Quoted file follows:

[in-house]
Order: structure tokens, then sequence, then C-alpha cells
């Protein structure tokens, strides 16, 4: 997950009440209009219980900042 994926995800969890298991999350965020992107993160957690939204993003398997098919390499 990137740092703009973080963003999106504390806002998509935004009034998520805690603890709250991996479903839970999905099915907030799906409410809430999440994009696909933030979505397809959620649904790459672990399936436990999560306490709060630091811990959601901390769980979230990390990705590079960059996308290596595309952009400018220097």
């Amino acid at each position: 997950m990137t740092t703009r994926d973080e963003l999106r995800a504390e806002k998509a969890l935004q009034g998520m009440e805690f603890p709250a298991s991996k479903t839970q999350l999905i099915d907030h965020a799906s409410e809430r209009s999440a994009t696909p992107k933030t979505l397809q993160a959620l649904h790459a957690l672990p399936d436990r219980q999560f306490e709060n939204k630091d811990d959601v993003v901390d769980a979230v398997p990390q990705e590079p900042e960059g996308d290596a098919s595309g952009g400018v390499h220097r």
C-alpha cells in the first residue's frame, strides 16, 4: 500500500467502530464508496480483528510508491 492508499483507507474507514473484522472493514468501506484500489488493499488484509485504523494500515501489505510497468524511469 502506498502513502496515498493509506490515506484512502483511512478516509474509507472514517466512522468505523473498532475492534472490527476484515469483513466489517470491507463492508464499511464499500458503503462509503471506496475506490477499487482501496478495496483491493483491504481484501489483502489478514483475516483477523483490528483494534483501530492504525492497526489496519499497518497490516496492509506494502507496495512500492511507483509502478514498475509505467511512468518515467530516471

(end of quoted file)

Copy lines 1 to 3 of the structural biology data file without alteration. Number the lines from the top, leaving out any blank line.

[in-house]
Order: structure tokens, then sequence, then C-alpha cells
């Protein structure tokens, strides 16, 4: 997950009440209009219980900042 994926995800969890298991999350965020992107993160957690939204993003398997098919390499 990137740092703009973080963003999106504390806002998509935004009034998520805690603890709250991996479903839970999905099915907030799906409410809430999440994009696909933030979505397809959620649904790459672990399936436990999560306490709060630091811990959601901390769980979230990390990705590079960059996308290596595309952009400018220097």